When the club competes in the Cherwell League and Village Knockout cup, the competitive juices start to flow and the will to win comes into play, however not all cricket at the Ridge is quite so serious. The club organises a number of twenty/20 games when the summer nights allow, against teams from as diverse backgrounds as the local pub, the junior's parents, High Wycombe rugby club and Heinz (plenty of sauce for the BBQ those nights!).

We also play Sunday friendlies against a number of other clubs, and both formats allow for a much more relaxed environment to play in. These are often used to blood some of the youngsters into playing with the "grown ups" or to allow new players to get a feel for the club before committing to the longer, more competitive formats of the game. 

Our Sunday format relies on a number of match managers, who take responsibility for a couple of games a year each. If you are coming back to the game, trying it for the first time, or just fancy a more relaxed Sunday afternoon than you can get in Tesco, the only qualifying questions are usually "Are you available?" and occasionally, "Does your wife make a good sandwich?" You can get contact details here, or go to our Contact us page and send  us a message and we'll get you out on a field in no time.  

The restrictions enforced by Covid 19 made a mess of everyone's plans for 2020 but with a bit more time to plan, we are hopeful that we will get a number of Sunday games in, and with luck, maybe even some midweeks games in 2021. Details will appear here as and when. In the meatime, here are some classic match reports from friendlies gone by.




 Friendly Match: Saturday 2nd May 2015










40 overs match – Lost by 9 wickets


BRCC            232-5 (40 overs)

Kimble           233-1 (38 overs)



They say it’s better to travel than to arrive – that’s debatable when you are travelling from Hornsea on the East Yorkshire coast to Kimble in South Bucks, to play as an emergency in a game you are not available for. 

Four hours in the car including the dog break, a quick unpack and an urgent drive to Kimble where no doubt the whole team would be desperately awaiting my appearance to get them out of trouble, actually resulted in a rather anti-climactic arrival. 

No one took any notice. The score was over 180-4 and there was no chance of getting a bat so I reflected that, as a non-bowler, the journey was likely to be the high point of my day. 

 A smallish batsman in a multi-coloured Jazz-hat was hitting the ball everywhere and running between the wickets like a greyhound on speed; a slightly larger figure in a helmet and about fourteen sweaters was trying to keep up. For the latter, arriving at the end of a run was clearly more fun than travelling.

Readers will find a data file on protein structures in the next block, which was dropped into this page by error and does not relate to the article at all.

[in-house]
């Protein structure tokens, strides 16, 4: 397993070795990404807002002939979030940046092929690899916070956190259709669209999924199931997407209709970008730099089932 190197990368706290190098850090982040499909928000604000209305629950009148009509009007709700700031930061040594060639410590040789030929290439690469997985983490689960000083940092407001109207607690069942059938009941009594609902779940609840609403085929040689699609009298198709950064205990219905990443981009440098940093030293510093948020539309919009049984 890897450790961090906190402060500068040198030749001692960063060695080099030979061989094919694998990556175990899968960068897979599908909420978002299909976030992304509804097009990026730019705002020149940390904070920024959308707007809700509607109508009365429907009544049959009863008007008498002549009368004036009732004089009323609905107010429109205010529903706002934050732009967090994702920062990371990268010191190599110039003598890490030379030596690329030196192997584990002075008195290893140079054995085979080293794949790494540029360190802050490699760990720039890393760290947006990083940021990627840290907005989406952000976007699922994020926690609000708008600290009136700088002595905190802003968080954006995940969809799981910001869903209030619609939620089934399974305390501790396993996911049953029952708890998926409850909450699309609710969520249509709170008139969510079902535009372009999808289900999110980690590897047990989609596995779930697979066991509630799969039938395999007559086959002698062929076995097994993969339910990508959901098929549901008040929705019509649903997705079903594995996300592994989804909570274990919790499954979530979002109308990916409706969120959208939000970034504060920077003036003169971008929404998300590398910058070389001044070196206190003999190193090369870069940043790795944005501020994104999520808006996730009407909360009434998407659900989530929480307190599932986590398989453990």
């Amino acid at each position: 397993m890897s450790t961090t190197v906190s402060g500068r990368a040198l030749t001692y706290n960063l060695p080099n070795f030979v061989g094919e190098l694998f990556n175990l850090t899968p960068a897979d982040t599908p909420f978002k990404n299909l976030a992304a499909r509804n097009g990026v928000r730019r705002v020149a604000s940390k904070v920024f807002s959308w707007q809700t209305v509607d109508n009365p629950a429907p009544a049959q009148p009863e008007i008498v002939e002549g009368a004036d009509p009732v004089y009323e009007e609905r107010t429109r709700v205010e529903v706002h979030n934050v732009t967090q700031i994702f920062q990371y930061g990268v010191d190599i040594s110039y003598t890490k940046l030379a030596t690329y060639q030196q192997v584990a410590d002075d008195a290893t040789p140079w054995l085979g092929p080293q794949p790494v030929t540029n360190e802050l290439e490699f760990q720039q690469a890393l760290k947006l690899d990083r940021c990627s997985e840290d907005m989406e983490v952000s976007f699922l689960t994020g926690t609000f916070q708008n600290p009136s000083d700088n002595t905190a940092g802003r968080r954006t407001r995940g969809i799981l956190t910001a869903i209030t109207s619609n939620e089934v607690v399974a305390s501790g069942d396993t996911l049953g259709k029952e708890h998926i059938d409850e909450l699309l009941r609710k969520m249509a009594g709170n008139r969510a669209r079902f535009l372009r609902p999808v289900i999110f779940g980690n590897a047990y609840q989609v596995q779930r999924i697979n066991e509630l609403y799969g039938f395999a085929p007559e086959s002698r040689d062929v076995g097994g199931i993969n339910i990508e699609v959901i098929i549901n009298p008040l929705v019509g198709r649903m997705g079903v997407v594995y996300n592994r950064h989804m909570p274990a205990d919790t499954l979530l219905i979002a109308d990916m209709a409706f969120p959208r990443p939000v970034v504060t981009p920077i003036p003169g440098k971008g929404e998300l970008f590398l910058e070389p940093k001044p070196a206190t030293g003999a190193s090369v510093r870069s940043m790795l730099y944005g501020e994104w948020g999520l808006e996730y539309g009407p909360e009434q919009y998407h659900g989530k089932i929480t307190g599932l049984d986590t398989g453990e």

Yes Luke Willliams, future surgeon to the great and decrepit was in the 90s. A quick look at the scorebook indicated he had come in at No 6 and had scored over 90 while Brooksie at No 4 had scored about 10 in the same time. 

Tragically the future doctor was surgically removed from the wicket for 96 just four short of a club debut century. It did at least mean that Brooksie’s heart rate could come down a bit and that the likelihood of artificial resuscitation receded.  Later, Phil gave Luke a mini-lecture on how to play for your hundred. In Phil’s case this involves blocking out from 50. 

The story was, that James HairBear (will he still be given this name in his sixties when he looks like Ed?) had briefly threatened with the bat. A further look at the scorebook and it appeared that Scorer Tom was under training for Morse Code. 

This turned out to be Lloydy’s innings - a typically boring 35-odd made with plenty of dots, before he settled into the armchair outside the pavilion.  In contrast Luke’s innings looked like an arithmetician’s convention. 

I noticed one or two of us had got out to a Rose or someone by any other name. 

Following the departure of the whirling surgeon, Brooksie was joined by Ian Kerrigan who made nearly 10 before giving way to Simon Martin (otherwise known as “Fats” although the similarity to Fats Waller is not obvious). 

Taggart had a brief arithmetical blind spot when he could not work out who our 11th man was… it turned out to be Geoff who was on the pitch umpiring, far beyond Taggart’s field of vision. Geoff was no doubt giving the opposition the benefit of his unique brand of…. erm…well his unique brand. 

We ended up with 232-5 off 40 overs. Plenty. Dominic Gabrielle was the unlucky batsman who would have gone in next. I noticed the scorers had him down as Gabriel. 

We devoured a fine tea, Scorer Tom munching a couple of plates and a wooden chair and trading in his payment for 36 extra chocolate cakes. Lloydy took tea wearing several sweaters and a scarf as he will be modelling the front cover for the reprint of “Fatty Batter”. 

Captain Taggart stressed how important it was to set high standards from the start and Geoff responded by making his first two fielding attempts with his right ankle.  An early wicket and a Rose was joined by a McRae. 

It is remarkable how one fielder can make an entire side look good and Luke was doing just this. It should be pointed out that his cap’s many colours are shaped like bits of orange peel and the colour scheme looks remarkably like the 3-tone batting grip that a certain Rob Hawkinsport recently supplied me which seemed to have been designed around the Italian national flag.